From the beginning I had a vision of what I thought a good fly fishing website should be and what it should offer. The key then, and now is good, honest information. JC also felt we needed a good bulletin board and a chat room. We 'rented' the bulletin board for a year, and then purchased it. It was about the best, and most secure one available. We also bought the Chat room. Chat rooms are a real problem in security for the whole website, and if they are not properly managed they can be very messy. In fact, a major Fortune 500 company used a internal chat room for communication within the company, and came to work one Monday morning to find they now had a porn site. It took several weeks to fix the problem.

The folks who volunteer to Host the Chat room, are not here to blow their own horn, they provide a welcoming atmosphere for the chatters and help out when they can. It is their good judgement which keeps the Chat room a pleasant, family-friendly place to visit.

As JC and I became more familiar with what it required on a weekly basis to produce FAOL we added new sections. The Fly of the Week, JC's Castwell column and my LadyFisher column were part of the original site. Nearly everything else has been developed as we went along. Many of the sections were from suggestions by readers, and in some cases sparked by a story or article sent in by readers.

For the inquiring minds who want to know, FAOL has as of December 1, 2004 over 29,000 html pages and over 18,000 graphics. We now operate from a 'vault' in Seattle, on our three state-of-the-art Lennox servers. Our equipment is fast, sort of like a Lamborguini on aviation fuel, in fact faster than we need, we average just a half million hits a day now. The 'vault' has two separate power supplies in case of power outage, plus a on-site generator which can run 36 hours without refueling.

Here at FAOL Central, we have three hot computers, a DSL line, routers, internal lan, a scanner and a generator. We do all of our own work. However we have a guru who keeps us out of trouble, he is the brains behind any of the changes and upgrades we do, via Vdomainhosting.com. We've been through so many computer upgrades I can't even count them; or what they have cost us either.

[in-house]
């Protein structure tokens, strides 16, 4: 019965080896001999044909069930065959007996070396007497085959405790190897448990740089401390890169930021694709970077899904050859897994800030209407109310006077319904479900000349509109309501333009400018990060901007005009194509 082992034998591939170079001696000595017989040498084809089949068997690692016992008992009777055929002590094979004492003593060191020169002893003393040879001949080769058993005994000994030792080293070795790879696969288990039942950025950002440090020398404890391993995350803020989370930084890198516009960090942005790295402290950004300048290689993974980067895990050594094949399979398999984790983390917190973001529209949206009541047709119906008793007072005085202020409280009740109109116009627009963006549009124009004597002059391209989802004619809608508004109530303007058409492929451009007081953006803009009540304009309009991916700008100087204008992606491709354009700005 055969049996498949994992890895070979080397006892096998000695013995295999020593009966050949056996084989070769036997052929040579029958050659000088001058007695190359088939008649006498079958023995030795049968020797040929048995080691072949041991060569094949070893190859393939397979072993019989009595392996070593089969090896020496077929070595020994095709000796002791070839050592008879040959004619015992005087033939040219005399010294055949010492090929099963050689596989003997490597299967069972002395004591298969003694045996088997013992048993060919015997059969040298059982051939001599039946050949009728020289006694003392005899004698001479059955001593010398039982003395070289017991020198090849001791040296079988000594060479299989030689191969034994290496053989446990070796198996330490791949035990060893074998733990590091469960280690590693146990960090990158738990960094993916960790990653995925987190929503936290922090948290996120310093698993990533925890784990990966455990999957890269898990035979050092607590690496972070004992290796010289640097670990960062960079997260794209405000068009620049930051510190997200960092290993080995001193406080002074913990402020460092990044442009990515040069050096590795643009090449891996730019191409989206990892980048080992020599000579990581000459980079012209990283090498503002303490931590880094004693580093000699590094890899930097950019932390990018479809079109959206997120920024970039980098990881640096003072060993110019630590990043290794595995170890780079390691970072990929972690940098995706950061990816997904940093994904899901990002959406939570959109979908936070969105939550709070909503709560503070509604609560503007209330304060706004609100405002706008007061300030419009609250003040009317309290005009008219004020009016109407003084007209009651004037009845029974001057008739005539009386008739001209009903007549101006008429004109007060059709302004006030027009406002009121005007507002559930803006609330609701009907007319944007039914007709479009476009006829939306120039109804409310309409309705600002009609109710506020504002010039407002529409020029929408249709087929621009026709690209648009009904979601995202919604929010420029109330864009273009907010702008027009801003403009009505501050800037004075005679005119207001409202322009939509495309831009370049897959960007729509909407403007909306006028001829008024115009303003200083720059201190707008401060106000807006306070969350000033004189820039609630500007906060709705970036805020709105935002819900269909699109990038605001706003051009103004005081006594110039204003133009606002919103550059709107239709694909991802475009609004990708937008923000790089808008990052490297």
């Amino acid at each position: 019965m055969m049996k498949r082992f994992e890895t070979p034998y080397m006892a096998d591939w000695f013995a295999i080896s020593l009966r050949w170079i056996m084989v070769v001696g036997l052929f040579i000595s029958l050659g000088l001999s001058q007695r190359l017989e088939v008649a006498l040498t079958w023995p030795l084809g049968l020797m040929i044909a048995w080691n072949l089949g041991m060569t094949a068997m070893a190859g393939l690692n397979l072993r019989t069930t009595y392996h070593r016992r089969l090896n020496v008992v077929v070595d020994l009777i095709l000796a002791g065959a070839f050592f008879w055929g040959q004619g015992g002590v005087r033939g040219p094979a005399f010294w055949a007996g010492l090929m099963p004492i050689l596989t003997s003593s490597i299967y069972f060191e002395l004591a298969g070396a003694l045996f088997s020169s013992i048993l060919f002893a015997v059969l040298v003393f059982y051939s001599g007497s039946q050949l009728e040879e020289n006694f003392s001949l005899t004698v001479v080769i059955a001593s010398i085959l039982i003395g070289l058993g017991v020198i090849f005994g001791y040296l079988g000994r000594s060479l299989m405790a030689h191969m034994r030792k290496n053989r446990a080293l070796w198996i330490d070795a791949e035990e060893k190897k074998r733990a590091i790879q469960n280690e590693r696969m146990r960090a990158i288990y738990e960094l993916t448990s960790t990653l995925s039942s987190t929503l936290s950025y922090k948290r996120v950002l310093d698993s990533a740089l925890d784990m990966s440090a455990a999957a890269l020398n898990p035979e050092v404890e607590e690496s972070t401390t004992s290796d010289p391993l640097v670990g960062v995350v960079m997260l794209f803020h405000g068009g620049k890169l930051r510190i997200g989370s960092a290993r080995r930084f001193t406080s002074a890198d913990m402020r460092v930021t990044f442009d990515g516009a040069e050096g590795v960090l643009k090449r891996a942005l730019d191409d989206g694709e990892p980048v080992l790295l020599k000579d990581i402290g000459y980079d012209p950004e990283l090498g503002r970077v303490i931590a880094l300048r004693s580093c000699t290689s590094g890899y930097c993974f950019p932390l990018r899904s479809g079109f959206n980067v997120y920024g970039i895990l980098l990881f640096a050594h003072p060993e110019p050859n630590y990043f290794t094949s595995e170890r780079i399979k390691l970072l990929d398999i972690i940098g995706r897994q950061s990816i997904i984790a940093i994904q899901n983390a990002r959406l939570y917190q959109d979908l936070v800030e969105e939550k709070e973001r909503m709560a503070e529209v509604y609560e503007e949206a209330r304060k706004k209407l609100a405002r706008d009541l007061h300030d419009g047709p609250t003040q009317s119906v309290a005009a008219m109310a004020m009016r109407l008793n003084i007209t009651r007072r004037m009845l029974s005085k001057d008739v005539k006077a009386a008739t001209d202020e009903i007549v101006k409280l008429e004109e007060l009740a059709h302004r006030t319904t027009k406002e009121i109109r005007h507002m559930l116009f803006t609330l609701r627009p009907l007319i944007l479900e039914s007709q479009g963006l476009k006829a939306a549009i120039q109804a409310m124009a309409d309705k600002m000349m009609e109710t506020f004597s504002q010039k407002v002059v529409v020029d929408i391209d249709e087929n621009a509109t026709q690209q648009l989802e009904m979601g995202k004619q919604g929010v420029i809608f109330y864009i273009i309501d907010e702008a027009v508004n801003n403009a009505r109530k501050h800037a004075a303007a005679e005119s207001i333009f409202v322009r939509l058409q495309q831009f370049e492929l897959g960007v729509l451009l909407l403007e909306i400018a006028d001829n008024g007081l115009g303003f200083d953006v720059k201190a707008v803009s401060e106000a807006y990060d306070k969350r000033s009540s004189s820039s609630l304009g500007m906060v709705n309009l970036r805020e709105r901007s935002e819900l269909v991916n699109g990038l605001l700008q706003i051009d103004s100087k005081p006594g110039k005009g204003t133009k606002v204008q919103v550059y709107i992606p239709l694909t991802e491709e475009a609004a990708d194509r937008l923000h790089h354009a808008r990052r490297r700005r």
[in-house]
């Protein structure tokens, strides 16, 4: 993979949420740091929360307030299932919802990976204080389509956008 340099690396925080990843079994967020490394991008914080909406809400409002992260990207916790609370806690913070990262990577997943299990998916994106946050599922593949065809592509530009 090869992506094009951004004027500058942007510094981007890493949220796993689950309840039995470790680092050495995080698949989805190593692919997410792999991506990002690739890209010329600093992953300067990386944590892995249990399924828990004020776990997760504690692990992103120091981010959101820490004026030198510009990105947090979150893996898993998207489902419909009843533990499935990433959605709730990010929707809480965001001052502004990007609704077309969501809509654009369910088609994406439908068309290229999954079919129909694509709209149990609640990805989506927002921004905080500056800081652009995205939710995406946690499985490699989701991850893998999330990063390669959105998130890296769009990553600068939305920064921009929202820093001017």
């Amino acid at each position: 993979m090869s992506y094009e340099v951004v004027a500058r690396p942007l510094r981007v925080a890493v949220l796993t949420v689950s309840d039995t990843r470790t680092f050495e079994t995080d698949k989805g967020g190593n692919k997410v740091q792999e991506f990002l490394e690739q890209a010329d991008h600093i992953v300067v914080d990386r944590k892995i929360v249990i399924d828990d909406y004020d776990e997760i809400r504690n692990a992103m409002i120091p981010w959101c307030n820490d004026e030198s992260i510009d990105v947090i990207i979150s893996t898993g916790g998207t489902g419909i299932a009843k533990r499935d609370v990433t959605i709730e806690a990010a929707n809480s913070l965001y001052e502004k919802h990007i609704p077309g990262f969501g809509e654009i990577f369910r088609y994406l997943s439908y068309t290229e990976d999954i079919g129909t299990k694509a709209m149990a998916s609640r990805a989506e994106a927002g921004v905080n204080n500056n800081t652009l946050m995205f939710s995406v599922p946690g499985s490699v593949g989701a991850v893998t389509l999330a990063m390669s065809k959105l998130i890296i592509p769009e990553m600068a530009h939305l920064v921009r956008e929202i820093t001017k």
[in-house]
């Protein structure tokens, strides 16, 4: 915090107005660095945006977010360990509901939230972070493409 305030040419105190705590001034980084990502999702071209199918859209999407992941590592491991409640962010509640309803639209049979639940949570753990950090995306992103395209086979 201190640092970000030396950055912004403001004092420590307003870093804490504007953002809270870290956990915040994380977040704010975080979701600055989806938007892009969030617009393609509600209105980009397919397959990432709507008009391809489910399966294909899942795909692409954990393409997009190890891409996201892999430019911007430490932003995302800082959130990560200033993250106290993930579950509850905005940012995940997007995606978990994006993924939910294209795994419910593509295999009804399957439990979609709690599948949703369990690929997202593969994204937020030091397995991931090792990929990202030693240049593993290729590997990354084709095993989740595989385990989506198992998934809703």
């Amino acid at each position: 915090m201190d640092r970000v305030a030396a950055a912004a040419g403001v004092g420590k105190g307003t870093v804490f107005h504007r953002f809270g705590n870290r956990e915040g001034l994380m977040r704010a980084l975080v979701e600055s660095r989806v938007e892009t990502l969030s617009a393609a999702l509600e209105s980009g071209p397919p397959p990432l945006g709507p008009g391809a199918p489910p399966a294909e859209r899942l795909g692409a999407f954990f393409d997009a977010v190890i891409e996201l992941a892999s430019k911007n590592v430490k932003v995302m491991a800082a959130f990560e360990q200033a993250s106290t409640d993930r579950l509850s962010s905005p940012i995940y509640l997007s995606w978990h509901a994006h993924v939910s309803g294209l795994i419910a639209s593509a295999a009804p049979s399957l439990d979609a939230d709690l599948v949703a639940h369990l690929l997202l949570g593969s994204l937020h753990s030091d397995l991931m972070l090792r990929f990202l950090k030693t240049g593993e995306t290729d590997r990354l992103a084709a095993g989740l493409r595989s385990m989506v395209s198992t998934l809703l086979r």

I'm often asked if I had any idea FAOL would get this big. The answer is yes. What I envisioned is what we have, although it is not complete. There are other sections to be added. The major thing I wanted to do was to bring free information to anyone who wished to be a fly fisher. No elite stuff, just give folks good information and build a community of fly fishers who would share information and pass it on.

We've had some criticism that FAOL appears 'homespun' and not as 'slick' as it should be. The problem with 'slick' sites is the hard-edge impersonal impression they have. We are anything but impersonal. Which I believe is why so many of you make FAOL your 'home' page.

About half of our readers any given week are 'new' to fly fishing. Which means we have the first crack at giving them a good start on their fly fishing journey, plus being able to influence their attitudes and choices on catch and release and being a steward of their environment. Very important stuff.

Finally, through the friendships we have made with you and our brethren fly fishers, the articles and columns which appear on FAOL are by fishermen (and women) who fish and are willing to share their knowledge and experience with each other. Some are professional writers, some may be later and some will never write anything else. All are important because what they say/write is real. What comes through is their love for the sport and the way it influences us in our everyday lives.

On our front/main page it says it all: 'The Fraternity of Fly Fishers.' ~ DLB

If you would like to comment on this or any other article please feel free to post your views on the FAOL Bulletin Board!